Jamie Dean

Jamie is national editor of WORLD Magazine. She is a World Journalism Institute graduate and previously worked for the Charlotte World. Jamie has covered politics, disasters, religion, and more for WORLD. She resides in Charlotte, N.C. Follow Jamie on Twitter @deanworldmag.

Pluralistic Crusaders

Culture | The authentic costumes and set in the new Hollywood blockbuster Kingdom of Heaven all suggest the year 1186, but the philosophy behind the script screams 2005
by Jamie Dean
Posted 5/07/05, 12:00 am

PASADENA, Calif. - When George W. Bush referred to the war on terror as a "crusade" less than a week after 9/11, critics balked, calling the moniker offensive to Muslims and destructive to Middle Eastern relations. The president's aides defended Mr. Bush, saying he used "crusade" as a synonym for struggle. The word never crept back into the president's public vocabulary. More than 700 years after the end of the European Crusades, the bloody, 200-year conflict between Christians and Muslims still proves a volatile subject, even when only alluded to.

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Calling their bluff

Politics | A left-right coalition tries to stop a state lottery in North Carolina
by Jamie Dean
Posted 4/30/05, 12:00 am

Most Friday afternoons at the Petro Express gas station on the South Carolina border, two steady lines of customers form at the counter inside. Customers in the first line are paying for gas and buying snacks. Customers in the second line are buying scratch-off lottery tickets and hoping to become millionaires.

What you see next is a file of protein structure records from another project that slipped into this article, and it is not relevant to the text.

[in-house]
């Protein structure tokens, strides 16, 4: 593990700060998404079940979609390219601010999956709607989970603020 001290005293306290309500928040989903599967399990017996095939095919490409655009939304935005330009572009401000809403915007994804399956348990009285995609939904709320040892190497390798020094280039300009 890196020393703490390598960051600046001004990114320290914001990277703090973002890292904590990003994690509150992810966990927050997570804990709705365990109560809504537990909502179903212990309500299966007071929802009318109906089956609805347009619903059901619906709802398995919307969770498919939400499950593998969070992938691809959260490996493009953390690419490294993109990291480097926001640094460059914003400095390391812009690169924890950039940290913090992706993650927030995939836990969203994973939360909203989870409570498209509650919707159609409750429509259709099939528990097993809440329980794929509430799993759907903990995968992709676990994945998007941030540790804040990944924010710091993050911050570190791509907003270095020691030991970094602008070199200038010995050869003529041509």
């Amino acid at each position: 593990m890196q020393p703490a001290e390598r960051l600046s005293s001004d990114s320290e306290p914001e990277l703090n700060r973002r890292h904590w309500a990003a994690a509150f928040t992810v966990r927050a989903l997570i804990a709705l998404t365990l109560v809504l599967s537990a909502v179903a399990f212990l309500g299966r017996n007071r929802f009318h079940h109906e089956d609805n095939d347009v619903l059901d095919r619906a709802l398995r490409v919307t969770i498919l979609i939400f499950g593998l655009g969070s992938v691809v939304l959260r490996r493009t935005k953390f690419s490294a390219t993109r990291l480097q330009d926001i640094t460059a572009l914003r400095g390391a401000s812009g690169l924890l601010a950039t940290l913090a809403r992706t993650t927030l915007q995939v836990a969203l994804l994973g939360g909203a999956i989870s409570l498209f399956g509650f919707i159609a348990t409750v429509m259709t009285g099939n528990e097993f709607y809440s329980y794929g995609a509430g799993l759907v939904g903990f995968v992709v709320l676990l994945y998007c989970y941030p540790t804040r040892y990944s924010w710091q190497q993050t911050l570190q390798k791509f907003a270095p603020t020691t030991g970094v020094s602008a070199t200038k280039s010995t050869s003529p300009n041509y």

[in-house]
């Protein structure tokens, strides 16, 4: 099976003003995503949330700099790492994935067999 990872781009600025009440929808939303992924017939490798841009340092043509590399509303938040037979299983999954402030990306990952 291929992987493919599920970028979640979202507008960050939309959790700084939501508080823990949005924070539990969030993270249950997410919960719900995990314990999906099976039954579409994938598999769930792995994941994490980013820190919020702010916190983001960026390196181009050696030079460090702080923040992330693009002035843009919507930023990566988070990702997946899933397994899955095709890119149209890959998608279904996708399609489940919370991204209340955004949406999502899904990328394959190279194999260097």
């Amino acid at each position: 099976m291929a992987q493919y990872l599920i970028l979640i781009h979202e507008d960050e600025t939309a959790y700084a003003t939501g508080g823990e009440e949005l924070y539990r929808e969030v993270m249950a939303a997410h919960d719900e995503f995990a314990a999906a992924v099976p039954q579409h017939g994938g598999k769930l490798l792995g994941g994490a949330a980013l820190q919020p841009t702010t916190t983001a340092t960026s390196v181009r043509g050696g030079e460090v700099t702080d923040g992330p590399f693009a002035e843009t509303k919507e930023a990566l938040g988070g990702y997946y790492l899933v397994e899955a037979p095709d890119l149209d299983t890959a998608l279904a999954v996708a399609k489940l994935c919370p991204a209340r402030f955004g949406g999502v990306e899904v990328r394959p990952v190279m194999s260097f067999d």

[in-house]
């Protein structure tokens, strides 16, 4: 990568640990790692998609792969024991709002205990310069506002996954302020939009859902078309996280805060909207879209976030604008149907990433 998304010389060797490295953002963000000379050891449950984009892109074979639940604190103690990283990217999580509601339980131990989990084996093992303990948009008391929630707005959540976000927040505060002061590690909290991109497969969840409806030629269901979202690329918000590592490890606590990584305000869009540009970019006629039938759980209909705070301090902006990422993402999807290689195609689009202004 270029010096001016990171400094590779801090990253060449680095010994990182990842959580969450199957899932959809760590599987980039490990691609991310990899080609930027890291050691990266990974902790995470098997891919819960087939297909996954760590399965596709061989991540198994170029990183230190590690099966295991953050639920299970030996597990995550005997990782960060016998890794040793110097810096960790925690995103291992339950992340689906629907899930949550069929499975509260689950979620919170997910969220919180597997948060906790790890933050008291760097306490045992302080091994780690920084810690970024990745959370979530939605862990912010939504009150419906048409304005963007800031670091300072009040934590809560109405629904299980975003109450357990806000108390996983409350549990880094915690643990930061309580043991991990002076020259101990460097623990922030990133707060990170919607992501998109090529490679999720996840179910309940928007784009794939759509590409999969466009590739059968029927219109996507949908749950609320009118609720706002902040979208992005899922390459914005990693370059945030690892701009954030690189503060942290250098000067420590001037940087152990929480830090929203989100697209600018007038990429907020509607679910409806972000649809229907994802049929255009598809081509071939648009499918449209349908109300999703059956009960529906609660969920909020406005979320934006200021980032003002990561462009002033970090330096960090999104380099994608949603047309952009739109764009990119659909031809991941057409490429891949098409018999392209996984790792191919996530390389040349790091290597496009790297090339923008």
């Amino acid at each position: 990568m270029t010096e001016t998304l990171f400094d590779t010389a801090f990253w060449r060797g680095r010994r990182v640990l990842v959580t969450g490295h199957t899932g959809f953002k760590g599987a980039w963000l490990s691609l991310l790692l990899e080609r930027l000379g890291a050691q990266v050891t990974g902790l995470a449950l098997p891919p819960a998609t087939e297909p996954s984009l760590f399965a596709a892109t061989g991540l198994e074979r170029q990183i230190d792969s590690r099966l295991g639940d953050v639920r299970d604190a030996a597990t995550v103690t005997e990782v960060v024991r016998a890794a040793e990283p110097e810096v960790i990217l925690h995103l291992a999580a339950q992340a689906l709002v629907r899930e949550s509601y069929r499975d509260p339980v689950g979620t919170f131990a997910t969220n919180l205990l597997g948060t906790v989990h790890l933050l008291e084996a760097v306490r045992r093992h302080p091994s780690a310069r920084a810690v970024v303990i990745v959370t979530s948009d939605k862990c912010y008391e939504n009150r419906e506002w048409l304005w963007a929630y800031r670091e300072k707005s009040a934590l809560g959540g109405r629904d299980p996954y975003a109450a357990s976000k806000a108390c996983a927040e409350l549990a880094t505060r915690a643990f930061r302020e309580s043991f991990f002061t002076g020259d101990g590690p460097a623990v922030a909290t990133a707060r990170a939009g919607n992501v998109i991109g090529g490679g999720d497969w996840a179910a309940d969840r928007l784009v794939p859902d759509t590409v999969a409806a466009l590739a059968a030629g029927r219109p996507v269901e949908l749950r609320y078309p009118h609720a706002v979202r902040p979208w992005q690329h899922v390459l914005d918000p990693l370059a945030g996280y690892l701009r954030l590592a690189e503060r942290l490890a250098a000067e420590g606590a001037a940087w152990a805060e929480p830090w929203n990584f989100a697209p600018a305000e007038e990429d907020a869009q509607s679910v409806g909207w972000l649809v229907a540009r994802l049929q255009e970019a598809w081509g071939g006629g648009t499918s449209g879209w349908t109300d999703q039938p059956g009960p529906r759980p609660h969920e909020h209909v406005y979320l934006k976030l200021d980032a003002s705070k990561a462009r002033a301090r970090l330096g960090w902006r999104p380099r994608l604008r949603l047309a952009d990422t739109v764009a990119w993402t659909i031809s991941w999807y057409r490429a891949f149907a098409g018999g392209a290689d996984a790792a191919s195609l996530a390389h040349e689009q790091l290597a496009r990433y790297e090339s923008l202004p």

Officials in South Carolina say the state has raked in more than $2 billion in lottery sales since the games began as an education-funding initiative in 2002. They say more than half of those dollars have gone toward public schools and college scholarships.

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Playing fair

Sports | A pair of little-noticed rulings may leave their mark on women's sports
by Jamie Dean
Posted 4/16/05, 12:00 am

The bent basketball rims in the girls' gymnasium at Ensley High School in Birmingham, Ala., recently made way for coach Roderick Jackson to play offense on a different sort of court more than 700 miles away.

The U.S. Supreme Court ruled on March 18 that Mr. Jackson could sue the Birmingham Board of Education for firing him as Ensley High coach. He contends that school officials fired him as a coach but kept him as a teacher because he complained that his female basketball players did not receive the same facilities and funding as the boys' team.

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